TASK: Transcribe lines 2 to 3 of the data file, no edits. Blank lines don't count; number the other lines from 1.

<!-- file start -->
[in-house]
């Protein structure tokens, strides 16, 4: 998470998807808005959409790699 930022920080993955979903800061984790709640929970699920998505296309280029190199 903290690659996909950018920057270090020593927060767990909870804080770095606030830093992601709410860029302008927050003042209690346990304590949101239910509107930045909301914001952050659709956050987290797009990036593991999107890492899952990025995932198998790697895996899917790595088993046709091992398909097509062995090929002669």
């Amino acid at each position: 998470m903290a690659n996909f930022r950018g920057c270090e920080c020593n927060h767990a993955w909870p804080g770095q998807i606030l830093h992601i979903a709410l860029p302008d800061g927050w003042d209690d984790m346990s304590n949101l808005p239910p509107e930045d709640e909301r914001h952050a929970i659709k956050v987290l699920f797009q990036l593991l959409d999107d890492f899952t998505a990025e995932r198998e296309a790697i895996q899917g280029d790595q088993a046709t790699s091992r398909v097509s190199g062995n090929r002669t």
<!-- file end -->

């Protein structure tokens, strides 16, 4: 998470998807808005959409790699 930022920080993955979903800061984790709640929970699920998505296309280029190199 903290690659996909950018920057270090020593927060767990909870804080770095606030830093992601709410860029302008927050003042209690346990304590949101239910509107930045909301914001952050659709956050987290797009990036593991999107890492899952990025995932198998790697895996899917790595088993046709091992398909097509062995090929002669």
């Amino acid at each position: 998470m903290a690659n996909f930022r950018g920057c270090e920080c020593n927060h767990a993955w909870p804080g770095q998807i606030l830093h992601i979903a709410l860029p302008d800061g927050w003042d209690d984790m346990s304590n949101l808005p239910p509107e930045d709640e909301r914001h952050a929970i659709k956050v987290l699920f797009q990036l593991l959409d999107d890492f899952t998505a990025e995932r198998e296309a790697i895996q899917g280029d790595q088993a046709t790699s091992r398909v097509s190199g062995n090929r002669t």